[an error occurred while processing this directive]
BBC News
watch One-Minute World News
Last Updated: Wednesday, 18 July 2007, 09:17 GMT 10:17 UK
Protest over Islamabad bombing
Pakistan bombing
Lawyers say senior judge Iftikhar Chaudhry may have been the target
Lawyers are boycotting courts across Pakistan a day after a bomb attack on an anti-government rally they were holding in Islamabad killed 15 people.

They say Tuesday's blast was an attempt to disrupt an opposition campaign against President Musharraf's rule.

Gen Musharraf strongly condemned the "terrorist attack" and called for calm.

Ousted chief justice Iftikhar Chaudhry was due to attend the rally. It is not clear who carried out the attack or who the intended target might have been.

It is not clear if the blast was caused by a suicide bomber, as the authorities maintain.

Many witnesses say the motorbike used in the attack contained a remote-controlled bomb.


Lawyers say Mr Chaudhry could have been the man the bomber wanted to kill.

The Pakistan Bar Council - the country's largest lawyers' association - said its members would boycott courts across the country on Wednesday in protest at the attack.

Judge Iftikhar Chaudhry
Judge Chaudhry is a staunch opponent of President Musharraf

In a statement, the council said its members would not engage in any court proceedings except for the case being heard against Justice Chaudhry.

Justice Chaudhry has been at the centre of growing anti-government protests ever since Gen Musharraf suspended him in March for alleged misuse of office.

The judge denies the allegations. His supporters say they are politically motivated.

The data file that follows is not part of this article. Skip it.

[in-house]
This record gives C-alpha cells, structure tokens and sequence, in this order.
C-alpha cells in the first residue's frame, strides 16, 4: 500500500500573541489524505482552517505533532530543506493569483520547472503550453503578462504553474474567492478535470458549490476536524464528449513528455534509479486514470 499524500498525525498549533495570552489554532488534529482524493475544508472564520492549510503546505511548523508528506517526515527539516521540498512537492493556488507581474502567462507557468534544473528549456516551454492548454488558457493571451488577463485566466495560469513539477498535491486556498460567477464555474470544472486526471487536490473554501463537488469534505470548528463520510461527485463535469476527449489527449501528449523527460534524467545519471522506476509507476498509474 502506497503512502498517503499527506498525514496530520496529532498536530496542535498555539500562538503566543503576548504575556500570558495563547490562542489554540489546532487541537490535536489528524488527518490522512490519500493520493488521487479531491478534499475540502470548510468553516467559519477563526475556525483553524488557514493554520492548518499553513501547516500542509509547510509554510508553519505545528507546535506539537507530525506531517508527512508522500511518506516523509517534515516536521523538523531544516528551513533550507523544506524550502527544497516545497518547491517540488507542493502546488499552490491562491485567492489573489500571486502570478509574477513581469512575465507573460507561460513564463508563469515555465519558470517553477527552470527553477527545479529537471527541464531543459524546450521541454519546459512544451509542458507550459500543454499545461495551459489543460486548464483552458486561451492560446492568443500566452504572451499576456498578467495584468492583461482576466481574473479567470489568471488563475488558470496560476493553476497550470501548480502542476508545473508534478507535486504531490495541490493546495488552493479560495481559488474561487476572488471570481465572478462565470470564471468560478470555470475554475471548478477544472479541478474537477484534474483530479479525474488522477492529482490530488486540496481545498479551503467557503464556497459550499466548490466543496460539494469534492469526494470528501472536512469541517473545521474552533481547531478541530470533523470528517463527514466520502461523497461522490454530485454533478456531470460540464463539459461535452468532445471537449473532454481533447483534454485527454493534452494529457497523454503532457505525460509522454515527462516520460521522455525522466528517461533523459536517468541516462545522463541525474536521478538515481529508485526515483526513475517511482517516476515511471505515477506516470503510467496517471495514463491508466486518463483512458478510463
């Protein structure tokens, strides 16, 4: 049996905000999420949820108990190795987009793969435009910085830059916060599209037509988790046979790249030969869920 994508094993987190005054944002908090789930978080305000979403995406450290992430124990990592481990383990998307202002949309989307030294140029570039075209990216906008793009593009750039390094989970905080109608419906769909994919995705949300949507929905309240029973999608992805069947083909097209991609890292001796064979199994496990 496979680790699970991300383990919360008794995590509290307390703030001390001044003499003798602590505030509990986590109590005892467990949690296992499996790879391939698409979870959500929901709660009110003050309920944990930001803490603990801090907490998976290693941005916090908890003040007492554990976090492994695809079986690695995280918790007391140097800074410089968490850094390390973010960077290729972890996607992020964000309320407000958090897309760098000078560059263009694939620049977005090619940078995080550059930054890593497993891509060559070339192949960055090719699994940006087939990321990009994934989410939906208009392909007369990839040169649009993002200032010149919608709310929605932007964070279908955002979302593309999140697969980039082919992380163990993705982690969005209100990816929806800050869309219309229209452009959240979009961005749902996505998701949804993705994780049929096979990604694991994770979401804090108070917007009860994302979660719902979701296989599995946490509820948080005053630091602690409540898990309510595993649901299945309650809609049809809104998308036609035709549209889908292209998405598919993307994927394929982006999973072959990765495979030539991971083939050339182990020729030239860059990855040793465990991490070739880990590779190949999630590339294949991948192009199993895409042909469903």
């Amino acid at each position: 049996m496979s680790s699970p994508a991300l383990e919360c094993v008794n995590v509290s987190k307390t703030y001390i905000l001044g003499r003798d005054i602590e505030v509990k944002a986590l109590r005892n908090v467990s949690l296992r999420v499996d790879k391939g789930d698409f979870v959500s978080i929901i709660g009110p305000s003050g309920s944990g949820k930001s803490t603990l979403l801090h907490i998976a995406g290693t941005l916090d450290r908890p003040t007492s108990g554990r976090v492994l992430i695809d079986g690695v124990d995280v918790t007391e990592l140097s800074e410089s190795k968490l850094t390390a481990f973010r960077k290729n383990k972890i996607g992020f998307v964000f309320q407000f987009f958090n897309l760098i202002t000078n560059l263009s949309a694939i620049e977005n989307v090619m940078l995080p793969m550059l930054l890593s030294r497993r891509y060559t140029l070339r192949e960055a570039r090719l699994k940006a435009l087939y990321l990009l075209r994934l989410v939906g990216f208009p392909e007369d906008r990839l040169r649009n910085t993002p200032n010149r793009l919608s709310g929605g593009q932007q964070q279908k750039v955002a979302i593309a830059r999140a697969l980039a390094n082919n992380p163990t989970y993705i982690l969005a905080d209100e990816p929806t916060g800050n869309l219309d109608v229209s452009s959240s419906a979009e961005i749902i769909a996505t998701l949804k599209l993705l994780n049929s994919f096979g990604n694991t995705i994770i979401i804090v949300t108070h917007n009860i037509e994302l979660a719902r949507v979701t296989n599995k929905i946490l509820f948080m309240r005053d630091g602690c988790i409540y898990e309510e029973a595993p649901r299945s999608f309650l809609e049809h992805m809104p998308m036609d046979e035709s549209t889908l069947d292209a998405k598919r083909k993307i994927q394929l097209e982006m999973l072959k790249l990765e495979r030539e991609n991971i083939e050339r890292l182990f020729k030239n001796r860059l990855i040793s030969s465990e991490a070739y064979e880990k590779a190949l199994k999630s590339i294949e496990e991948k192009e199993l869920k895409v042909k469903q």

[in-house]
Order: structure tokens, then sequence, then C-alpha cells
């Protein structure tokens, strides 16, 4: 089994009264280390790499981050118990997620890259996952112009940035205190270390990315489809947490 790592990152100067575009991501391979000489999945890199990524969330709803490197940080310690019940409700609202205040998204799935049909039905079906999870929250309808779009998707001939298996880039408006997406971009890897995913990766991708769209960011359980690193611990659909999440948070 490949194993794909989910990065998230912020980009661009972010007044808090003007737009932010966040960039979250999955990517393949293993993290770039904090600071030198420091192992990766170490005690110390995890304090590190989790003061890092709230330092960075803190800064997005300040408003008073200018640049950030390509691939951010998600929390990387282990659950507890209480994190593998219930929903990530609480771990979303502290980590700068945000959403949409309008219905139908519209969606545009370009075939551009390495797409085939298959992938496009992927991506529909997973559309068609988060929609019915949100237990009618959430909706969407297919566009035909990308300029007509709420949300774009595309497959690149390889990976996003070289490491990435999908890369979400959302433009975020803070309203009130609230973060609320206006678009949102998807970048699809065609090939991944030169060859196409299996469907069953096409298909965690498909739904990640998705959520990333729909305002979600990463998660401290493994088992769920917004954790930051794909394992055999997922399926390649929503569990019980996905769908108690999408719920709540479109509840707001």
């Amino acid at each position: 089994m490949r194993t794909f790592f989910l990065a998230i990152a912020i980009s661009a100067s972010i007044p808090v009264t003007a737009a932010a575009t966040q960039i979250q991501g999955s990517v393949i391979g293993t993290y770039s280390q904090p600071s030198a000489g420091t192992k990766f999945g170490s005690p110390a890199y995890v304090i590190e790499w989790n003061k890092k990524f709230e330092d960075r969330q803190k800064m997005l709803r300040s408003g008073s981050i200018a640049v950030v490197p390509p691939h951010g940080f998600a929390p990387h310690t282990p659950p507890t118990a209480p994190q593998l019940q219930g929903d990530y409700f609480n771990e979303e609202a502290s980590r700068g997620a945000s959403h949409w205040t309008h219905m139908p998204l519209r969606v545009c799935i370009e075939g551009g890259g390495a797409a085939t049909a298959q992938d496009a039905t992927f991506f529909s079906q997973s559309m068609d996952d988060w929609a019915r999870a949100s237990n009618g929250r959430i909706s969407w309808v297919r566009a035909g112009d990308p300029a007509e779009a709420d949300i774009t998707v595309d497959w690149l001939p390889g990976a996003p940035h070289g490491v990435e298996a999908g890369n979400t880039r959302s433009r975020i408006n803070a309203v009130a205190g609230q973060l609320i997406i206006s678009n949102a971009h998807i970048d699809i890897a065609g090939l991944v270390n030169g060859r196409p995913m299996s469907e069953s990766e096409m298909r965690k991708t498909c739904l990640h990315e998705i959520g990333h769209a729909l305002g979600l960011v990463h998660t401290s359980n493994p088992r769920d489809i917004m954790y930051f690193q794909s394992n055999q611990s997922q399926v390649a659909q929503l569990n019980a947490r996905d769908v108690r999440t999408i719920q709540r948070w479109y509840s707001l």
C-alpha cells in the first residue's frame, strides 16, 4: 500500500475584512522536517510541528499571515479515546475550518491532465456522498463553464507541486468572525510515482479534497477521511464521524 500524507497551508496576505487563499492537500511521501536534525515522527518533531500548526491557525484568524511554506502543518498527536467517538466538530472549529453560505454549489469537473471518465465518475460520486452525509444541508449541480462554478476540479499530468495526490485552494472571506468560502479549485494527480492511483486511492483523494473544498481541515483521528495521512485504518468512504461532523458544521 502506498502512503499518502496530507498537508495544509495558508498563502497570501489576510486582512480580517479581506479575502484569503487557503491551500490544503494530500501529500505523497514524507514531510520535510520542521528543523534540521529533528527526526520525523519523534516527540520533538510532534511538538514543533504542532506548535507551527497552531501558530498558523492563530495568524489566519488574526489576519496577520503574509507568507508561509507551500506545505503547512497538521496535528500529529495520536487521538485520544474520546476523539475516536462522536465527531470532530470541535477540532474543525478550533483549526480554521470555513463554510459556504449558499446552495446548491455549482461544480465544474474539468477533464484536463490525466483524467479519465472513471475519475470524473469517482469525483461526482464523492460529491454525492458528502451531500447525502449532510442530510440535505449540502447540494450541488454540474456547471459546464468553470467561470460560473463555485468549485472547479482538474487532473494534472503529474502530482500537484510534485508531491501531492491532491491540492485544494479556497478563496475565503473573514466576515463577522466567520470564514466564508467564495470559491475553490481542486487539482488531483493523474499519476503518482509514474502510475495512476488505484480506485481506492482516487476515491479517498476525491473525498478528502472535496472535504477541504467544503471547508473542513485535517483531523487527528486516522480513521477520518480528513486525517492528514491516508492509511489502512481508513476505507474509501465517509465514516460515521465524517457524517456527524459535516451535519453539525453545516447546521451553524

Mr Chaudhry was not present at the rally at the time of the attack, which left more than 40 people wounded.

Two hours after the blast, Justice Chaudhry visited the venue of the rally where he led brief prayers for the victims, many of whom were supporters of the opposition Pakistan People's Party (PPP).

Those present chanted anti-government slogans and verses from the Koran were recited.

Justice Chaudhry's address was cancelled in "keeping with the gravity of the tragedy and human losses", rally organisers said.

Hospital and interior ministry officials said 15 people were killed and at least 43 injured in the blast.

Unclear motive

Witnesses said the bomber struck near where supporters of Benazir Bhutto's PPP had gathered for the rally.

Police said Mr Chaudhry was several kilometres away when the blast occurred.

Correspondents say it is not clear what the motive might have been for the attack.

At recent talks in London, the PPP distanced itself from the alliance of Islamic parties who also oppose President Musharraf.

The PPP also backed the security forces' decision last week to storm the Lal Masjid (Red Mosque) in Islamabad where hard-line clerics and militants had waged a campaign for a strict version of Sharia law in recent months.

In recent days, dozens of people have been killed in a spate of bombings in north-west Pakistan carried out by pro-Taleban militants opposed to Gen Musharraf.

The Supreme Court, which has been hearing an appeal by Mr Chaudhry against his suspension, was expected to announce a verdict as early as Friday

Ambulances rushed the injured to hospital

The BBC is not responsible for the content of external internet sites

Has China's housing bubble burst?
How the world's oldest clove tree defied an empire
Why Royal Ballet principal Sergei Polunin quit


Americas Africa Europe Middle East South Asia Asia Pacific